ROTHENBURGER: Shooting of wild horses is the latest sad chapter in their story

I later learned more about them when a Kamloops Daily News story about a roundup of some horses went viral.

Wild horses are no longer “culled” to reduce herds, but a bunch were captured by a contractor hired by the BC Ministry of Natural Resource Operations in 2011 and auctioned at Kamloops stockyards.

The government began such raids on Crown lands in 2006, using portable pens and trip gates. Knowing that so-called “kill buyers” would be looking at the auction for cheap horses (as little as $100 each) to send to slaughter for meat export, an animal rights group stepped in.

The story of the doomed horses spread. Spurred on by social media, it went up to the upper levels of the provincial government. A school in the Lower Mainland even held a writing contest to save the horses.

Unfortunately, five of the 11 mustangs caught were quickly sold at auction, almost certainly for meat.

The charity Critteraid managed to persuade the province to let them have a stallion and two pregnant mares. The stallion – who was named Atticus (after the character in the novel To Kill a Mockingbird) – had a gelding, the mares were successfully born and all were raised for adoption.

There are herds of wild horses throughout BC and elsewhere in North America. A herd has roamed the area north of the South Thompson River near Kamloops and has often been sighted near East Shuswap Road. There are other wild herds in the Chilcotin and elsewhere.

They are revered by those who love animals and the thought of horses galloping freely across the grasslands, unrestrained by mankind.

But there is another side. Many insist that the wild horses overgraze the land needed for domesticated horses and cattle. They say that while horse lovers talk about being part of the ecosystem, they actually break it down because their teeth are designed to cut grass short of the ground so weeds can invade.

They claim it is more humane to capture and sell or kill them than leave them to starve on overgrazed land, but the fate of horses that are slaughtered is heartbreaking. Because they are prey animals, they panic easily in unfriendly surroundings and are dragged into death pens and shot in the head with captive bolt guns.

Considering what horses do for us, we treat them the most cruelly. Whoever killed the 17 wild horses north of Walhachin put a lot of effort into it. Investigators said the horses were in two groups, one of six and one of 11, and spaced a considerable distance apart.

In its statement last week, the tribal council emphasized the importance of the deer herd. “Our traditional stories and laws of Secwèpemc teach us that the horse is a sacred animal that brings many lessons of healing to our people and symbolizes a powerful being of strength and freedom. The people of the Secwèpemc have a connection to all living things and have been taught that all animals should be treated with the utmost dignity and respect.”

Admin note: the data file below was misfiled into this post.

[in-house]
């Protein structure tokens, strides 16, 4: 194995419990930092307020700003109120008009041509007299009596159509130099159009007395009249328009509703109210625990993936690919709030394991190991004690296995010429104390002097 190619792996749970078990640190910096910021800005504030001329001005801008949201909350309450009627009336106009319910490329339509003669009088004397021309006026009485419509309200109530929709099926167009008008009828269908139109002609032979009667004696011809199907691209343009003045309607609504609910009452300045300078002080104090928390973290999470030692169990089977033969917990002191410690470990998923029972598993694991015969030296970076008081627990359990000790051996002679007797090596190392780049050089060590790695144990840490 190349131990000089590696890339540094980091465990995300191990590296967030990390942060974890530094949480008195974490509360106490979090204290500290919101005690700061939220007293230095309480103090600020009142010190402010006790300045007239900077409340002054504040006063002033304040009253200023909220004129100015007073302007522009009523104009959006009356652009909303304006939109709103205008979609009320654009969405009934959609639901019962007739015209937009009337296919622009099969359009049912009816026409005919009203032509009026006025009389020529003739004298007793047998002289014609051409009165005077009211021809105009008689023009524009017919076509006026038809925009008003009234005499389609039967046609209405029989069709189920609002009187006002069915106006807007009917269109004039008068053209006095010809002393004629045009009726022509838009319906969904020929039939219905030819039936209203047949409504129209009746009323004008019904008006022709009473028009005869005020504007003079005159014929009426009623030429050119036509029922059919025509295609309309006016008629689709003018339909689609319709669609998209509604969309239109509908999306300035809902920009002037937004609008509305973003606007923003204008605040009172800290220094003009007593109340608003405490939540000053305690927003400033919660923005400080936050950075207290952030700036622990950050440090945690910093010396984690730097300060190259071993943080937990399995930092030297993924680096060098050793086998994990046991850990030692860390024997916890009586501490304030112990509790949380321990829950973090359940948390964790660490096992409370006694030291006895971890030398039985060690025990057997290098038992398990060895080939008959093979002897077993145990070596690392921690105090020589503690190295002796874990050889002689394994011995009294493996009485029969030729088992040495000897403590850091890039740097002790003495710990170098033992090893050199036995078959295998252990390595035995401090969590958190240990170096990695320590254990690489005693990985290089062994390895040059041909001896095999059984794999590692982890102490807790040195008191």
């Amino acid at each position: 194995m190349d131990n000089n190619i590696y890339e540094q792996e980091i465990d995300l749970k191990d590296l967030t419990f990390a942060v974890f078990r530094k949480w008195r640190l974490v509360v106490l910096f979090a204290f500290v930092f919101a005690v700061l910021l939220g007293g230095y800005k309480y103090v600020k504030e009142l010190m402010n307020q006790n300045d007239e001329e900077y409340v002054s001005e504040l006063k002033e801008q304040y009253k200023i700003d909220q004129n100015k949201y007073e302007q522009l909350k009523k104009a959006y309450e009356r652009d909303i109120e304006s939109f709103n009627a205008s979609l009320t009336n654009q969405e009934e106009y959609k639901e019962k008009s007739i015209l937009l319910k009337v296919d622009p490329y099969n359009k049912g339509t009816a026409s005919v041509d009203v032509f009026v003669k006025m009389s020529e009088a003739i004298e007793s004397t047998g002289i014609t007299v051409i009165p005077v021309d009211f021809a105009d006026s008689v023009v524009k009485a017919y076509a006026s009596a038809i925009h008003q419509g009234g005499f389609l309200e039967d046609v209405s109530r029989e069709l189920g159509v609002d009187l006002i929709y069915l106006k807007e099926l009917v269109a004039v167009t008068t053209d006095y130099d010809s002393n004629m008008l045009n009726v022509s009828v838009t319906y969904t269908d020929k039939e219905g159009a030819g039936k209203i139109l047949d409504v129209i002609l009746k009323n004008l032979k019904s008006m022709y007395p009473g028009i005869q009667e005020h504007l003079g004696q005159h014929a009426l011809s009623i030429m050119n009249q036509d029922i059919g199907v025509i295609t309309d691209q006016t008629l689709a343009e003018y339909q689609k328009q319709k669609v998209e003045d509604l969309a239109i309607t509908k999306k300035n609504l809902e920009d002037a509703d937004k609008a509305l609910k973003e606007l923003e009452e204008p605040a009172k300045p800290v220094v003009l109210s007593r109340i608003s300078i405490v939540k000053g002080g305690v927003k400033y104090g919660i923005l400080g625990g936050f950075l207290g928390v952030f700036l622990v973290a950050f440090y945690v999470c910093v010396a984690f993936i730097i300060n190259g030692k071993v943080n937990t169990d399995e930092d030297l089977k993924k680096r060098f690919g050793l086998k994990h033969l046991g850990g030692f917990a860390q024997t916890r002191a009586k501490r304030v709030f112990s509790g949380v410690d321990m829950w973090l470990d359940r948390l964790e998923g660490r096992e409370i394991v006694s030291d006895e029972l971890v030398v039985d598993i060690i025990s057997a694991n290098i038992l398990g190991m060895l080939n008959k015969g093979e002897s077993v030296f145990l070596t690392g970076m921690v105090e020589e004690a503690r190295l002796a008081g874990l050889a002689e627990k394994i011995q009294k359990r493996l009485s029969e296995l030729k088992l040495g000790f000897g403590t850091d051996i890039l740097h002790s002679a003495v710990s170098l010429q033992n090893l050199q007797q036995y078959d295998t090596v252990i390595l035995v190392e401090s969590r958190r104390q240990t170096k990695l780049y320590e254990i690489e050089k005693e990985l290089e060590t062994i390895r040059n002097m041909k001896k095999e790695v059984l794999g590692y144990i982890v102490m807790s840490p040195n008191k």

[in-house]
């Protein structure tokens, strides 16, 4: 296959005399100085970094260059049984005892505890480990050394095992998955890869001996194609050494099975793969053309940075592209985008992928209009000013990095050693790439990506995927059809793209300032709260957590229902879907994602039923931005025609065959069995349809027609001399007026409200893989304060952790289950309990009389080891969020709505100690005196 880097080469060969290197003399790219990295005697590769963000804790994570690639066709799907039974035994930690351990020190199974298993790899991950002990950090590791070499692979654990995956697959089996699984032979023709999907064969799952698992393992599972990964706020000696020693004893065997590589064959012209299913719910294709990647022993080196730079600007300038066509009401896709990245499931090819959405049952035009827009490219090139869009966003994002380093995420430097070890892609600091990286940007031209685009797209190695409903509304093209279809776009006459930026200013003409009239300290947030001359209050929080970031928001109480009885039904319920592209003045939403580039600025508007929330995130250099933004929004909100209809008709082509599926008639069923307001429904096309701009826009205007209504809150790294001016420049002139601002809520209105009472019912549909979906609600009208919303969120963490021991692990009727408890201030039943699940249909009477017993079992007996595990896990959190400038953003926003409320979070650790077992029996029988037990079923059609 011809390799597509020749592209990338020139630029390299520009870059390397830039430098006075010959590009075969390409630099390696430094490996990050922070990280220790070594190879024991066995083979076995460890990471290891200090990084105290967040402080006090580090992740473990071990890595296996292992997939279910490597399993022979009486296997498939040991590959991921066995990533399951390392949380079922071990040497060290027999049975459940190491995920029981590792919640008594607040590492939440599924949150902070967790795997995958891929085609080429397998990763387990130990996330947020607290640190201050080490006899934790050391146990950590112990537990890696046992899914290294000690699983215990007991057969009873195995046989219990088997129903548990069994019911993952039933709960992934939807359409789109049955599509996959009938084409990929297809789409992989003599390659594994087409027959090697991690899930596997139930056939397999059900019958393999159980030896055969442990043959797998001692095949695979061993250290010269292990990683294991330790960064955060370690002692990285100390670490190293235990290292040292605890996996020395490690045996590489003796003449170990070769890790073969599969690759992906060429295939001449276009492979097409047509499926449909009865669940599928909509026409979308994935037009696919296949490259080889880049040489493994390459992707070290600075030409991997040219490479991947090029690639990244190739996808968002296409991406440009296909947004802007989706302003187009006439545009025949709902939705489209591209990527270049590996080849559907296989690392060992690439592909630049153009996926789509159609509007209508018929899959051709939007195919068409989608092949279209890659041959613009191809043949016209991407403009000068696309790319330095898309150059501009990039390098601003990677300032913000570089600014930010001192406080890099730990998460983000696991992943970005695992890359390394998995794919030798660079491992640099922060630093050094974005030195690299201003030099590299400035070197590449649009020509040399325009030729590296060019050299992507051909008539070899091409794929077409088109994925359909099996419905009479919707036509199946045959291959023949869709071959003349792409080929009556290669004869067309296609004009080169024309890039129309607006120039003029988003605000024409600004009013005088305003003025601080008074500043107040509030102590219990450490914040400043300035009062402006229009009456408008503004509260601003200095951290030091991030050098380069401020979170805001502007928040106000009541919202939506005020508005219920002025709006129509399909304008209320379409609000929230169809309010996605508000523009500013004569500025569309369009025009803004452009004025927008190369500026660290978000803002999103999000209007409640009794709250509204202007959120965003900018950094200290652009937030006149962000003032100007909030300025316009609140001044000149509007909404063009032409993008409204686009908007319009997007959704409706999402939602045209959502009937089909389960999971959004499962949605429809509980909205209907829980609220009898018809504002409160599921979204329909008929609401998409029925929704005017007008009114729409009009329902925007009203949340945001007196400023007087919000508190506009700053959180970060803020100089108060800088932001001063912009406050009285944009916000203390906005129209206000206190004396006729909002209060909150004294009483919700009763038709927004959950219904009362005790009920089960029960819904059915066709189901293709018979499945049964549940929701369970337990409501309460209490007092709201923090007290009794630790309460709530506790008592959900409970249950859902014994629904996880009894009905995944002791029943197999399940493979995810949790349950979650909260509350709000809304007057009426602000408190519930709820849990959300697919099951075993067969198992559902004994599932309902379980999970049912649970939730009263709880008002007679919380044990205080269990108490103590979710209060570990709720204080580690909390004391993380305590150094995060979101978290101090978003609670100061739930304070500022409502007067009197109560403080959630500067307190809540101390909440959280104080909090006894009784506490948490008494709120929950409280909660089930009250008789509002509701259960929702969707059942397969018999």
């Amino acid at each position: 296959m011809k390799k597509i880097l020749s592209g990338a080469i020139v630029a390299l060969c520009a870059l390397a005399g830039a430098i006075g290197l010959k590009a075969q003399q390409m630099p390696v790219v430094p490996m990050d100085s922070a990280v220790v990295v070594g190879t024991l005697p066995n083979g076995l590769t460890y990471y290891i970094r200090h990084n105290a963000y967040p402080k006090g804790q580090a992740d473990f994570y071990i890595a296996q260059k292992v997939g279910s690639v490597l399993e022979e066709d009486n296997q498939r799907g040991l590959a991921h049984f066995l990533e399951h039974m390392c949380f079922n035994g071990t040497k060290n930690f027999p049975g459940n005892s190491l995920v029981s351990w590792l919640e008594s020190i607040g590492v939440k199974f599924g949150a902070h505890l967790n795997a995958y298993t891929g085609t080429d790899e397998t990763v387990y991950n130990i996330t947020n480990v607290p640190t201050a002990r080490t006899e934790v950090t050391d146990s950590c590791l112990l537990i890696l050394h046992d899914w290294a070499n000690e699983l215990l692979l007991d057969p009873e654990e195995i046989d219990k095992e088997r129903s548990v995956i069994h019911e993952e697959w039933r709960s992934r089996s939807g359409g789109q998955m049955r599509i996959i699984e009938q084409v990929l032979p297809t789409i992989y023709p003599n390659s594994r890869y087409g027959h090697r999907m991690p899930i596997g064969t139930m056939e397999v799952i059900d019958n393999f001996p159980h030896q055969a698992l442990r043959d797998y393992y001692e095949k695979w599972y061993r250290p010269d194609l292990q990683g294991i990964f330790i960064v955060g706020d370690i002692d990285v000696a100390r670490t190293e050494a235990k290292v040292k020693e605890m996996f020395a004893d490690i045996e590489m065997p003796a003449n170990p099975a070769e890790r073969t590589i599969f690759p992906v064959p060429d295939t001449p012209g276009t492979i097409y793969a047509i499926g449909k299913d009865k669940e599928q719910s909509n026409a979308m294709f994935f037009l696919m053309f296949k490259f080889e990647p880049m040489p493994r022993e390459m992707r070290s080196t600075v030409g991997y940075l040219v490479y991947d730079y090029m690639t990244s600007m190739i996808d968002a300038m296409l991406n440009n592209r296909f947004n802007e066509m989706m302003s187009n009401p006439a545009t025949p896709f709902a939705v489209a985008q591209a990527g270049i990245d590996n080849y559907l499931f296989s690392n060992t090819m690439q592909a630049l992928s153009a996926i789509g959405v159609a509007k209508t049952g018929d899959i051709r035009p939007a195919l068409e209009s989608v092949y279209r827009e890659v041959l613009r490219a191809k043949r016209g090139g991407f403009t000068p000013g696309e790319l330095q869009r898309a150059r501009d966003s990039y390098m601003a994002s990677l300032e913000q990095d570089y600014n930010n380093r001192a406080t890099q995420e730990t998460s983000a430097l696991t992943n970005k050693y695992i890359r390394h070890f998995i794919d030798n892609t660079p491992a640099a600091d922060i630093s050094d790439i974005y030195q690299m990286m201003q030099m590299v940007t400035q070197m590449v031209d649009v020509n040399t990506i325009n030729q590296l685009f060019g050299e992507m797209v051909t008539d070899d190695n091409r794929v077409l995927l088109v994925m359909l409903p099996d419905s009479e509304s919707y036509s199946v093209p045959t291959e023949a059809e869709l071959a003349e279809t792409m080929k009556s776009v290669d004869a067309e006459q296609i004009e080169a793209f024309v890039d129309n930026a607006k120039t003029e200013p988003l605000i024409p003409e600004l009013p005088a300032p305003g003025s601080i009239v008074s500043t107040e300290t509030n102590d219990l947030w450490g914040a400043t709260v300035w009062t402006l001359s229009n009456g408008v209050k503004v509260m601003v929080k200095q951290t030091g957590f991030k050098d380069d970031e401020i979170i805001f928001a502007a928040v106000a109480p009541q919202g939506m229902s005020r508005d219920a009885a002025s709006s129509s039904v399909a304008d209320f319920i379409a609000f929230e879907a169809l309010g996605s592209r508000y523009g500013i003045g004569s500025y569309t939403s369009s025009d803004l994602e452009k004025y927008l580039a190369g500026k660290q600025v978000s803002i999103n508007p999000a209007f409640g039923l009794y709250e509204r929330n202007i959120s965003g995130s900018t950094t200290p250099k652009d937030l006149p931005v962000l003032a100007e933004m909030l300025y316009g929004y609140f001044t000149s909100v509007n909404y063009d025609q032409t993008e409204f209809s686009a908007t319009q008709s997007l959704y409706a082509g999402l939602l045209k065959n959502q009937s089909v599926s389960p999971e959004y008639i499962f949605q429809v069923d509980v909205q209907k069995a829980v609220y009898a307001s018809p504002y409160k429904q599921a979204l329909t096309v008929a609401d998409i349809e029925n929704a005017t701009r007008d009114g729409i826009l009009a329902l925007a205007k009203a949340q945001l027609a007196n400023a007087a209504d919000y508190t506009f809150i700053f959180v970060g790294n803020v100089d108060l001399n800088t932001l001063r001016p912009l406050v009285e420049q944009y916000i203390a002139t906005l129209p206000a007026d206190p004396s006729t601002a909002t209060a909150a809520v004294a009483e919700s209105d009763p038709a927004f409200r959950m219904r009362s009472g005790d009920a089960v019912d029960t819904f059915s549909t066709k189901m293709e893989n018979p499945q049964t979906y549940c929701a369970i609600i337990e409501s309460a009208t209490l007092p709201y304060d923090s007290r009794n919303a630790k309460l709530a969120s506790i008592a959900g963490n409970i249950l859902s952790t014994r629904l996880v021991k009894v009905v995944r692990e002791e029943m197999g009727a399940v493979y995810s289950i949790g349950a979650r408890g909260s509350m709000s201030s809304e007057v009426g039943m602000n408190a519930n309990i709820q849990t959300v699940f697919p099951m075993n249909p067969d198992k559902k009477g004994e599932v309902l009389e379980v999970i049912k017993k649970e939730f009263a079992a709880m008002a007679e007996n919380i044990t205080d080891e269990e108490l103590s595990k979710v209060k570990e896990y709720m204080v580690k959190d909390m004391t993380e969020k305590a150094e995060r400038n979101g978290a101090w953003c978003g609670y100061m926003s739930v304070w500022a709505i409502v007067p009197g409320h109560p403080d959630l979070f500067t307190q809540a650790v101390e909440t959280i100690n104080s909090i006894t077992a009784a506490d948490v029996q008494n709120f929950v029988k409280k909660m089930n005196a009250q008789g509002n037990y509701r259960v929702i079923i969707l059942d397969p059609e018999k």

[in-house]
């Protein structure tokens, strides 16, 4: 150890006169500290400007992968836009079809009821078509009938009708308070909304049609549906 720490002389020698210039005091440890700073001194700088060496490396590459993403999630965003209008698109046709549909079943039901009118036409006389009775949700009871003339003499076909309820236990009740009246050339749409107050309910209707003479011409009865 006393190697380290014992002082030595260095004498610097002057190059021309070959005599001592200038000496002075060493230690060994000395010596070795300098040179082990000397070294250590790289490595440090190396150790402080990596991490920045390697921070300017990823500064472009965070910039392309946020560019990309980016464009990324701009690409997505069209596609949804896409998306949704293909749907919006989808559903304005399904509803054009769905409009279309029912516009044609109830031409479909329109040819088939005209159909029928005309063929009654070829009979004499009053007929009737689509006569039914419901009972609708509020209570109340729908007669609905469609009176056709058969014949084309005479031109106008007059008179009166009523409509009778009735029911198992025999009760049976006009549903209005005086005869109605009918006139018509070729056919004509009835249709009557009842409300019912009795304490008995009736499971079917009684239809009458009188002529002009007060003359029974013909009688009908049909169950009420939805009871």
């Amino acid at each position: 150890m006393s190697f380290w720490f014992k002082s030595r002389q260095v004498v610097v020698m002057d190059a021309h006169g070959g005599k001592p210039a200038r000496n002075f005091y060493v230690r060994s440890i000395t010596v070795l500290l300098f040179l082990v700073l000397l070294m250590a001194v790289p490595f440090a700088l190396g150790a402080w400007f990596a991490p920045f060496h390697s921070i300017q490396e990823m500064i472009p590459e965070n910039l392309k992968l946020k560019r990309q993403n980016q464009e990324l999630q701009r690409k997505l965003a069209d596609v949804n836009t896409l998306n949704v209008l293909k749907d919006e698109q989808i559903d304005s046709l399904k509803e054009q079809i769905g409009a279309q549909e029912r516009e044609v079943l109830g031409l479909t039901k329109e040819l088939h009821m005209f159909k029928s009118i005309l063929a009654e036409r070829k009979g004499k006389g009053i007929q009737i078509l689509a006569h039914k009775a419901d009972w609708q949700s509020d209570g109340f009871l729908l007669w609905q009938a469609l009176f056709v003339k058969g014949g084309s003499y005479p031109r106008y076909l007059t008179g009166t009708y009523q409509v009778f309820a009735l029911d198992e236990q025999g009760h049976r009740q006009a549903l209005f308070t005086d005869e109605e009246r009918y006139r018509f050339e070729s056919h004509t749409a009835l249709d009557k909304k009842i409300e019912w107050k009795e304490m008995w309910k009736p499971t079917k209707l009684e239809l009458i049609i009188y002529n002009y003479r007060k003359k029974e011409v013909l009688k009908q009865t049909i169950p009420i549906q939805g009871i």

It is significant that the Skeetchestn Band’s own comments referred to the “loss of wildlife”. Defenders of wild horses argue that they should be classified as wild animals, not farm animals. It’s partly a practical problem: the laws protecting wildlife are stricter than they are for the treatment of livestock.

If whoever shot the 17 horses is caught, they’ll likely only face animal cruelty fines. It’s not enough.

The origin of the Deadman Valley herd is hazy. Some of the horses may have been domesticated at one time and then eventually lost or abandoned by their owners. Another theory is that they descended from wild populations that lived here before colonization.

This is possible because the first horses were brought to North America by Spanish conquistadors in the late 15th century.

Whatever their origins, Deadman Valley horses deserve to be left alone to continue to roam free.

Mel Rothenburger is a former mayor of Kamloops, TNRD associate director, and retired newspaper editor. He is a regular contributor to CFJC Today, publishes opinion website, and is a recipient of the Jack Webster Foundation Lifetime Achievement Award. He can be reached at [email protected].

Editor’s Note: This opinion piece reflects the views of its author and does not necessarily represent the views of CFJC Today or Pattison Media.


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